Congratulations to Philippa Monk, DPhil student in History, who has been announced as one of the joint winners of the Jane Willis Kirkaldy Senior Prize. The annual prize recognises outstanding essays in the field of the history of science, medicine, and technology at the University of Oxford. 

Philippa’s doctoral research uses the differentiation of yaws and syphilis in international health discourses to explore ideas related to civilisations, race, and hygiene in colonial and postcolonial South Asia. She is particularly interested in the spaces of the plantation and the lab. Her work is funded by the Corpus Christi Clarendon Watts Studentship.

Philippa’s prize-winning essay, “Policing, Treating, and Constructing Venereal Disease in the Vietnam War”, was drawn from her MPhil Dissertation in World History, completed at the University of Cambridge. It details the continuation of regulated sex work by the US military during the Vietnam War, focusing on the ways in which antibiotic treatments and global geopolitics shaped policy and discourse around STDs.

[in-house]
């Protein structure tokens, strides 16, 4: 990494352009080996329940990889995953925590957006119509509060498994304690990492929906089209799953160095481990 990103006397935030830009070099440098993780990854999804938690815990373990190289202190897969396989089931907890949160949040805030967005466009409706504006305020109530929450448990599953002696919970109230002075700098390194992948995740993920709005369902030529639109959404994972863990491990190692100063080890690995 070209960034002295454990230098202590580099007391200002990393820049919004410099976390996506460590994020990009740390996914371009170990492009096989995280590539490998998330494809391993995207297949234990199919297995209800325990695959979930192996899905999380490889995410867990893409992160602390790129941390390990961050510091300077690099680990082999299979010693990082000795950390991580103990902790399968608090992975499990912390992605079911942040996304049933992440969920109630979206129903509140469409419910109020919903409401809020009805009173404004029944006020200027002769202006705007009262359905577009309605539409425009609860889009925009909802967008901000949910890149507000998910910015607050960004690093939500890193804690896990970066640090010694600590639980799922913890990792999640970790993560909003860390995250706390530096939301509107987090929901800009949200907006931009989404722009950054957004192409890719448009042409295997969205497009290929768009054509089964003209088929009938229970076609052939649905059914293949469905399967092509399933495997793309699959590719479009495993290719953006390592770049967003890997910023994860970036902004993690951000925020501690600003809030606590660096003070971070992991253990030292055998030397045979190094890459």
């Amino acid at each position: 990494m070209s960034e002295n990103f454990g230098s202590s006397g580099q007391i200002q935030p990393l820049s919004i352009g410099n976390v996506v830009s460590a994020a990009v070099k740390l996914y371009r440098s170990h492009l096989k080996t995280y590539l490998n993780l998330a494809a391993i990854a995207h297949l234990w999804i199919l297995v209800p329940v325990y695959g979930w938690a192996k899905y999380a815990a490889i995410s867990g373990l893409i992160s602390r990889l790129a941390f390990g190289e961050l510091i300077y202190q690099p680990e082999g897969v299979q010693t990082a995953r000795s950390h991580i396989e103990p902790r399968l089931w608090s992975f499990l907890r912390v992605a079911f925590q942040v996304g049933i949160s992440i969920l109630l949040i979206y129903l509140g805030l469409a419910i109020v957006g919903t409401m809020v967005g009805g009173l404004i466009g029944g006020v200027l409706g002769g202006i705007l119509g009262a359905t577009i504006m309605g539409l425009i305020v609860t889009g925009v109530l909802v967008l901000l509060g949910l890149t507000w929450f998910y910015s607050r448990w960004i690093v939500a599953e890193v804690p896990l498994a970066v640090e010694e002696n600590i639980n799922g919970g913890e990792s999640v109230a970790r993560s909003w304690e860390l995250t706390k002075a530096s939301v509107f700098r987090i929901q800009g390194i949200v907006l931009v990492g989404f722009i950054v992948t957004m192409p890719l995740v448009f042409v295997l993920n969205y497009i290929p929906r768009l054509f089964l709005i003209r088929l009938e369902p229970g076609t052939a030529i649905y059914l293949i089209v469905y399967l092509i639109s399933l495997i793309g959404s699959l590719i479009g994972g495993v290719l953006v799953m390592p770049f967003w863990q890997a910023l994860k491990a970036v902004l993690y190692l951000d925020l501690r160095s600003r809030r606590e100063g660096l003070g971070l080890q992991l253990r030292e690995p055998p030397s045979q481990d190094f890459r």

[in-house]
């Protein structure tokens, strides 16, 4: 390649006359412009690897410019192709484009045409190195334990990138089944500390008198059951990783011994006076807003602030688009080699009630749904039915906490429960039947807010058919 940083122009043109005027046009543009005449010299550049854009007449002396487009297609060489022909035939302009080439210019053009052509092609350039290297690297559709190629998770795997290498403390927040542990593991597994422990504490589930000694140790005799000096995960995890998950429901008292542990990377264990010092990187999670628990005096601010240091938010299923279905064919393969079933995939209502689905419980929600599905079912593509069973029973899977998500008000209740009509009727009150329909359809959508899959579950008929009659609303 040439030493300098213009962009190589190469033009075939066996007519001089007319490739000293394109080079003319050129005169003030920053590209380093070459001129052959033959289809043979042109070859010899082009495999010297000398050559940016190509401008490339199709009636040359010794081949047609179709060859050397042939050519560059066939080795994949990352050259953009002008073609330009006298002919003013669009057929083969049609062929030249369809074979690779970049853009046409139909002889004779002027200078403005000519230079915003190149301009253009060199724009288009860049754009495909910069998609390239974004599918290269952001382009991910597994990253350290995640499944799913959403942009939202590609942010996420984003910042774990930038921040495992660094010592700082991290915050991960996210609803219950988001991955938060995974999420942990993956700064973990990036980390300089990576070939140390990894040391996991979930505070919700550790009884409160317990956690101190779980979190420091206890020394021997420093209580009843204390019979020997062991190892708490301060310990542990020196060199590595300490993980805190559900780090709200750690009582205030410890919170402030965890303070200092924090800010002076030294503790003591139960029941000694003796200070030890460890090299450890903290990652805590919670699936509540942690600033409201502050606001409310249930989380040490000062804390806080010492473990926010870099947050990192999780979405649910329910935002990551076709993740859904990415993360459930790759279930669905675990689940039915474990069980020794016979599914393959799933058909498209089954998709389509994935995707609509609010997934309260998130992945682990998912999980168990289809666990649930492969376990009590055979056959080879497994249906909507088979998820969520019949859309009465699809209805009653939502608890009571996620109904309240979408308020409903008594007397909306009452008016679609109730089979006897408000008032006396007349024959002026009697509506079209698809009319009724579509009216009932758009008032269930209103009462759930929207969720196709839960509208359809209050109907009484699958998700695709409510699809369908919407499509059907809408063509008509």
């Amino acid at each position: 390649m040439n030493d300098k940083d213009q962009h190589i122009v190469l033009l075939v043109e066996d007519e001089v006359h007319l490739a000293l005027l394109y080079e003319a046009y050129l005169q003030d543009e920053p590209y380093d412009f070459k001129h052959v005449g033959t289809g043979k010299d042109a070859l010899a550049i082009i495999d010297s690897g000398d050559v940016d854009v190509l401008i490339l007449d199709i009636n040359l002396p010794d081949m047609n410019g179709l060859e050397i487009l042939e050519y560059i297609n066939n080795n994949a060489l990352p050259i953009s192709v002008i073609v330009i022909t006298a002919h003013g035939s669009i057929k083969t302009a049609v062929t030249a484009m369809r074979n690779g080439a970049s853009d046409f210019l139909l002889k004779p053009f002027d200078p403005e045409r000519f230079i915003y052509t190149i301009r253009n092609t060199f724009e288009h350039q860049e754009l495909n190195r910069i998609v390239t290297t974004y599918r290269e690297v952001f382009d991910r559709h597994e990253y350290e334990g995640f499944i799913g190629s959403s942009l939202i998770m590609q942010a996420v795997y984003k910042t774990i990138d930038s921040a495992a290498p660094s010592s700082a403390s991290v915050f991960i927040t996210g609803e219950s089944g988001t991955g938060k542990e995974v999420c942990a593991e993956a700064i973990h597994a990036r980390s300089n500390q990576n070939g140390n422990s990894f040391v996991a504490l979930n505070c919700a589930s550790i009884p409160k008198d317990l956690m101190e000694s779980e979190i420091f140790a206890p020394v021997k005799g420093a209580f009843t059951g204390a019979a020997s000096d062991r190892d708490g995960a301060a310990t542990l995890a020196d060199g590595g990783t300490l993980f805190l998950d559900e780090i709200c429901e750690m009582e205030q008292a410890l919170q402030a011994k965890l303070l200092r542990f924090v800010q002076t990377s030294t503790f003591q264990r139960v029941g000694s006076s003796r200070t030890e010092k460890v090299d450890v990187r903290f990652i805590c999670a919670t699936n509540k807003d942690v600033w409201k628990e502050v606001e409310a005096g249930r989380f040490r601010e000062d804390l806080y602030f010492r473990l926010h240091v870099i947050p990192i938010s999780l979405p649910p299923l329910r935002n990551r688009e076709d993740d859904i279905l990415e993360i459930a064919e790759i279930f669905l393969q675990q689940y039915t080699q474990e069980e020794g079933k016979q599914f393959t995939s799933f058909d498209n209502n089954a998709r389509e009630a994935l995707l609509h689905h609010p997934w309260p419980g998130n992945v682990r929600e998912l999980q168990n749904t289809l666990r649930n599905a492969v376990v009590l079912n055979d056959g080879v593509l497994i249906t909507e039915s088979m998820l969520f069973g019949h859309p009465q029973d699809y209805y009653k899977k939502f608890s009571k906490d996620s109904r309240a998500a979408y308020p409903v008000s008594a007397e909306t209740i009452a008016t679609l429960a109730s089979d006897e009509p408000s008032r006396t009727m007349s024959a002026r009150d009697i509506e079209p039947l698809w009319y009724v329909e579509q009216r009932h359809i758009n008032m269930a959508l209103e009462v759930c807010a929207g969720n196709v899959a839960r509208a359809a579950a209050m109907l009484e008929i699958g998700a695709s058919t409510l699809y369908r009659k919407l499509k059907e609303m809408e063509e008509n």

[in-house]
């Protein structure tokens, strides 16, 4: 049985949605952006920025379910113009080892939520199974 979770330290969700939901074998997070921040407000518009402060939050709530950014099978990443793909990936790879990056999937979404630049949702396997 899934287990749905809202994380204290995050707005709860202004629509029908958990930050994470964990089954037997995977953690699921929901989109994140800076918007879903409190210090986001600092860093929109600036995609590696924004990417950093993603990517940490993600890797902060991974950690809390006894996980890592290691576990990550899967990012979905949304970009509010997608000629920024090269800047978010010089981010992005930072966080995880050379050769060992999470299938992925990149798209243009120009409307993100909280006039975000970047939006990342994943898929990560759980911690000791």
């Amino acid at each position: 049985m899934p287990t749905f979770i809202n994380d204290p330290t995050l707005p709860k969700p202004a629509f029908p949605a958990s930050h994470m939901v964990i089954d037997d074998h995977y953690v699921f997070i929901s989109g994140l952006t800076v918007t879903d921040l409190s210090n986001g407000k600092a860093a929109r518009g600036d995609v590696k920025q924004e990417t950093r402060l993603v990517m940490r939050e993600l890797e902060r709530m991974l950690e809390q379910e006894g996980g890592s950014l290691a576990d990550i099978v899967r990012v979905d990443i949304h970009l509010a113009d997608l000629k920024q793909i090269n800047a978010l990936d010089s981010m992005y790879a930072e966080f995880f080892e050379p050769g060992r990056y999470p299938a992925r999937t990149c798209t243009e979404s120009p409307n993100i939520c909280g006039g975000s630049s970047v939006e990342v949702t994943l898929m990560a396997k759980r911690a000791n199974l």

The prize has run since 1936 and is named in honour of Jane Willis Kirkaldy (1867/9-1932), one of the first women to achieve first-class honours in natural sciences at the University of Oxford. Kirkaldy became a researcher and science educator following her degree, becoming a tutor to female students in the School of Natural Sciences, Director of Studies at all five of the women’s colleges, and an Honorary Fellow of Somerville College. She died in 1932, endowing the prize in her will. 

“I am very happy to have won the Jane Willis Kirkaldy prize, particularly in the first year of my DPhil,” said Philippa. “It feels like a particular honour as someone who has only recently pivoted towards the field of the history of science, medicine, and technology. This is a real endorsement of a piece of work I am very proud of—all those hours in the archives in Maryland now feel worth it! I am now looking to turn it into a conference paper and perhaps an article, so I can share it more widely.”